Journal Article

A single postnatal injection of oxytocin rescues the lethal feeding behaviour in mouse newborns deficient for the imprinted <i>Magel2</i> gene

Fabienne Schaller, Françoise Watrin, Rachel Sturny, Annick Massacrier, Pierre Szepetowski and Françoise Muscatelli

in Human Molecular Genetics

Volume 19, issue 24, pages 4895-4905
Published in print December 2010 | ISSN: 0964-6906
Published online September 2010 | e-ISSN: 1460-2083 | DOI: http://dx.doi.org/10.1093/hmg/ddq424
A single postnatal injection of oxytocin rescues the lethal feeding behaviour in mouse newborns deficient for the imprinted Magel2 gene

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The onset of feeding at birth is a vital step for the adaptation of the neonate to extra uterine life. Prader–Willi syndrome (PWS) is a complex neurogenetic disorder caused by the alteration of several imprinted contiguous genes including MAGEL2. PWS presents with various clinical manifestations, including poor suckling behaviour and feeding problems in neonates. Hypothalamic defects have been proposed, but the pathophysiological mechanisms remain poorly understood. Here, we report that a Magel2-deficient mouse with 50% neonatal mortality had an altered onset of suckling activity and subsequent impaired feeding, suggesting a role of MAGEL2 in the suckling deficit seen in PW newborns. The hypothalamus of Magel2 mutant neonates showed a significant reduction in oxytocin (OT). Furthermore, injection of a specific OT receptor antagonist in wild-type neonates recapitulated the feeding deficiency seen in Magel2 mutants, and a single injection of OT, 3–5 h after birth, rescued the phenotype of Magel2 mutant pups, allowing all of them to survive. Our study illustrates the crucial role of feeding onset behaviour after birth. We propose that OT supply might constitute a promising avenue for the treatment of feeding difficulties in PW neonates and potentially of other newborns with impaired feeding onset.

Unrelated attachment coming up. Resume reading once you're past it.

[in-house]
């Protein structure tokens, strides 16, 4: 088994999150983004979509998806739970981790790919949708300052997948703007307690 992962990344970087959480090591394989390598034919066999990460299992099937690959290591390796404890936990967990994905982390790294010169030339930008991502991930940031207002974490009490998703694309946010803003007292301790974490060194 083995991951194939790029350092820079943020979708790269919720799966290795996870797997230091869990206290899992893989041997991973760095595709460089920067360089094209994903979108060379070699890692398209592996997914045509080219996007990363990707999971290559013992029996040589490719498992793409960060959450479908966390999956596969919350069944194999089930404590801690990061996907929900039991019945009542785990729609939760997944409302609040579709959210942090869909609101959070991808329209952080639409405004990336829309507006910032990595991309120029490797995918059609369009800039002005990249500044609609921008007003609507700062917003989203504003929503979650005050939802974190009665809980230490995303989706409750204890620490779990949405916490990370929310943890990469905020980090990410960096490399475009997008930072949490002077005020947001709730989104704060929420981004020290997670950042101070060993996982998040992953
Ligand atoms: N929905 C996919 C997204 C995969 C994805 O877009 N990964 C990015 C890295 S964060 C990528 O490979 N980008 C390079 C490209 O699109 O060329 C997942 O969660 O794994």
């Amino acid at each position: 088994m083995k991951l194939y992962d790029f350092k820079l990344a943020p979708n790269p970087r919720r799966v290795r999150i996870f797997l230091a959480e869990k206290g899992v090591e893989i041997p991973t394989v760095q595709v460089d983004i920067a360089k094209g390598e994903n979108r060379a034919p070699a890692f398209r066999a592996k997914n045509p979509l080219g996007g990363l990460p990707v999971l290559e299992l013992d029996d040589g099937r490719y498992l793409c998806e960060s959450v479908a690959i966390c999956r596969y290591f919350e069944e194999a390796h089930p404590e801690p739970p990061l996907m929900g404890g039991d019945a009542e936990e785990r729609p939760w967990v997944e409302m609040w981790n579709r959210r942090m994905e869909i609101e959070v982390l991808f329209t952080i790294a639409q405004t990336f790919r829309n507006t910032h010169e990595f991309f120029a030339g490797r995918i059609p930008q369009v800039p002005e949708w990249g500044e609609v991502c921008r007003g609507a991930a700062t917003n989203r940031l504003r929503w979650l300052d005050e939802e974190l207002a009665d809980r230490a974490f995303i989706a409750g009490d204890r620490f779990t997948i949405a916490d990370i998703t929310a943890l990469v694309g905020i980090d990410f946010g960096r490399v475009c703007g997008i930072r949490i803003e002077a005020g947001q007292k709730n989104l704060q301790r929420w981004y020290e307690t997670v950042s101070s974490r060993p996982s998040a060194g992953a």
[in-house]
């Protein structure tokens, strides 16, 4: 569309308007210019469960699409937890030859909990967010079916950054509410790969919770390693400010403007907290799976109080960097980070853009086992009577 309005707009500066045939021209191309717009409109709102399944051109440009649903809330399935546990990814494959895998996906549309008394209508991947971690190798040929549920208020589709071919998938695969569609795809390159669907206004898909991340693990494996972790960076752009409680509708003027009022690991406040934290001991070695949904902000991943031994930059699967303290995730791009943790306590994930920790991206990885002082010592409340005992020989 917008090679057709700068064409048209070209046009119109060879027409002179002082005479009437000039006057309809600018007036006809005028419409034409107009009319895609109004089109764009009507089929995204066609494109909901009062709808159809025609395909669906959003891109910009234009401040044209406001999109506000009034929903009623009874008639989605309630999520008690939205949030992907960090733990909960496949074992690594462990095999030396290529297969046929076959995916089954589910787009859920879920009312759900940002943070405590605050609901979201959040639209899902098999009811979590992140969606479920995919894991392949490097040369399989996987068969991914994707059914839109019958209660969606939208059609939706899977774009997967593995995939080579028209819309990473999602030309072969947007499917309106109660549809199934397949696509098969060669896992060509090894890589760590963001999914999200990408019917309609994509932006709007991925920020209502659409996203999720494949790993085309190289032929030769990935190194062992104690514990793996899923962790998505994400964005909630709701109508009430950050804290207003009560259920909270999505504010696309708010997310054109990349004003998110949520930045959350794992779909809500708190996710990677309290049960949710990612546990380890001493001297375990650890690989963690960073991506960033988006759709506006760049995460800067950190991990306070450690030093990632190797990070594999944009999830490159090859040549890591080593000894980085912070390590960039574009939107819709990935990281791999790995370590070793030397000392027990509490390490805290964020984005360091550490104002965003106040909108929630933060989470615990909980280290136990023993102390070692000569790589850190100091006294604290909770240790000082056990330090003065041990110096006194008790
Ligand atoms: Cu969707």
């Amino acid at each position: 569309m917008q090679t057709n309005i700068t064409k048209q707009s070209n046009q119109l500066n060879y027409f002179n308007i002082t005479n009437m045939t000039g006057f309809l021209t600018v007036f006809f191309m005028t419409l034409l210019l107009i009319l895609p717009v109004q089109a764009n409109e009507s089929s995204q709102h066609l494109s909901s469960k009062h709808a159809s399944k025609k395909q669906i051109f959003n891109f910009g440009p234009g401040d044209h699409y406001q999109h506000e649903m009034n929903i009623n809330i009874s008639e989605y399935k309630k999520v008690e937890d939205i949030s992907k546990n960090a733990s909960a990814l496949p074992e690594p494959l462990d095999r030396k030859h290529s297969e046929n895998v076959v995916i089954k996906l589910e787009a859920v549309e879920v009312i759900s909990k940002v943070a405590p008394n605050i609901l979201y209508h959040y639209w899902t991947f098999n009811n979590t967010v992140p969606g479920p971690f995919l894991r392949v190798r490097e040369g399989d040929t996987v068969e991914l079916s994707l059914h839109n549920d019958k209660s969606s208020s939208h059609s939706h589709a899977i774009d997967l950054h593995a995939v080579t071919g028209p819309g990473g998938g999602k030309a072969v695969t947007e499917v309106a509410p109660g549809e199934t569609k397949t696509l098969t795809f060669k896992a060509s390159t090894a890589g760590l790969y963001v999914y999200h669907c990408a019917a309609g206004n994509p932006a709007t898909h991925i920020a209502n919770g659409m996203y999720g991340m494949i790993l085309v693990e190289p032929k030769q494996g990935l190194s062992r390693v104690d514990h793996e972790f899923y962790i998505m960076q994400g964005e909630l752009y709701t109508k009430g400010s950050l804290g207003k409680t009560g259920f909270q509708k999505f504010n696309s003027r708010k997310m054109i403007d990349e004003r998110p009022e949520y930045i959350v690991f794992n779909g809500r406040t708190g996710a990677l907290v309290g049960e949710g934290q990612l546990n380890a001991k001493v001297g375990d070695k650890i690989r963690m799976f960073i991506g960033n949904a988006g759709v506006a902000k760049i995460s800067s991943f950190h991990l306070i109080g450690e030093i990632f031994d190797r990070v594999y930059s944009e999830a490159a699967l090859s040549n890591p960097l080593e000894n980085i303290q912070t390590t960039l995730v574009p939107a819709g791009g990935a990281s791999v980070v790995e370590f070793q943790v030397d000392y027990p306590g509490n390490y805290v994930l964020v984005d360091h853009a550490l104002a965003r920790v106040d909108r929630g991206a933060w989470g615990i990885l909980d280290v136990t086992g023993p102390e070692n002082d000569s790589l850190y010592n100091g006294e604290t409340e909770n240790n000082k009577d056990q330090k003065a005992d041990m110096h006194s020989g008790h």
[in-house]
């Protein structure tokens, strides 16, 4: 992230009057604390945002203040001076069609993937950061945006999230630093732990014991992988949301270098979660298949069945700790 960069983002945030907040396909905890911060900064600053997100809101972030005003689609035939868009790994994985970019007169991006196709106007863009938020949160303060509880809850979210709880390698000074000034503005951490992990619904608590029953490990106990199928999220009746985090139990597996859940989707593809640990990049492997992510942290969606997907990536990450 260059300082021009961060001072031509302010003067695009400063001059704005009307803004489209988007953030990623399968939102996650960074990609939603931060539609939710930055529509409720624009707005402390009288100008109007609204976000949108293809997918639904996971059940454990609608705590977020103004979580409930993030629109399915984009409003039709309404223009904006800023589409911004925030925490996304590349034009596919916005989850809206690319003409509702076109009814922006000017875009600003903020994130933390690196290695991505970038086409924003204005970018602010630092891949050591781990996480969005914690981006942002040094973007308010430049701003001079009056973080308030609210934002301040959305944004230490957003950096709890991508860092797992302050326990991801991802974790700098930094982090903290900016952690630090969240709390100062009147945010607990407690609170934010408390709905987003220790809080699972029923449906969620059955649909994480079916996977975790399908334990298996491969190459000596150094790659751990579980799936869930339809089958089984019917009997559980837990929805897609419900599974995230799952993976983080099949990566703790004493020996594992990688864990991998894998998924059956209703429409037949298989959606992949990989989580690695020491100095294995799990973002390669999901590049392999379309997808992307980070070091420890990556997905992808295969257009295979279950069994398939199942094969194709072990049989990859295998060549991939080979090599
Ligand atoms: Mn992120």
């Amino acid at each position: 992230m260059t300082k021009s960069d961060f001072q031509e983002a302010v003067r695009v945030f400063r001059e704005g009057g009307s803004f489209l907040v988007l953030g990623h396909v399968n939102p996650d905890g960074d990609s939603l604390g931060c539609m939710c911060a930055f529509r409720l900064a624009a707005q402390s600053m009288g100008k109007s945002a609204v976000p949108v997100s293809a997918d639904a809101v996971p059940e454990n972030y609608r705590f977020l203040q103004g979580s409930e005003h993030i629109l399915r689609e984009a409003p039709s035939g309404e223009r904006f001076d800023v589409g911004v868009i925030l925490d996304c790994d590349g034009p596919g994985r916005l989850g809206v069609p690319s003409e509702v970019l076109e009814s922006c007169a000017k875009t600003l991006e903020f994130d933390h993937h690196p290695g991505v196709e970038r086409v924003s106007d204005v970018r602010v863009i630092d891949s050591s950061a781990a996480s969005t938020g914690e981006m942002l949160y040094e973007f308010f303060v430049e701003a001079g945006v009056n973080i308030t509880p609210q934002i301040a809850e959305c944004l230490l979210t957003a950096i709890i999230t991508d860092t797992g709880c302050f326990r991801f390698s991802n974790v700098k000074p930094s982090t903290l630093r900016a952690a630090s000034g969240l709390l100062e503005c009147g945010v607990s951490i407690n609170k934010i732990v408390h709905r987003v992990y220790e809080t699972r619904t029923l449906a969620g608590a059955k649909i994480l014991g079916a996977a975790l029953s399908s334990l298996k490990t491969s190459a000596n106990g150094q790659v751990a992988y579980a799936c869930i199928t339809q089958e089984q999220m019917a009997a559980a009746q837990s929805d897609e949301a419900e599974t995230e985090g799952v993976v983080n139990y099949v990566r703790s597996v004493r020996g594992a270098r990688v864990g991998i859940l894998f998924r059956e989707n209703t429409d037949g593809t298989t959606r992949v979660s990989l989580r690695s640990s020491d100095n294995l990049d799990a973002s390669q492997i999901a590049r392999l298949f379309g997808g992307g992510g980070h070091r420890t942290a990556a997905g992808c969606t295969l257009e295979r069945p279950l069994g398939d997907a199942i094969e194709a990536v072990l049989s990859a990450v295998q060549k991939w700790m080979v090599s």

Journal Article.  8454 words.  Illustrated.

Subjects: Genetics and Genomics

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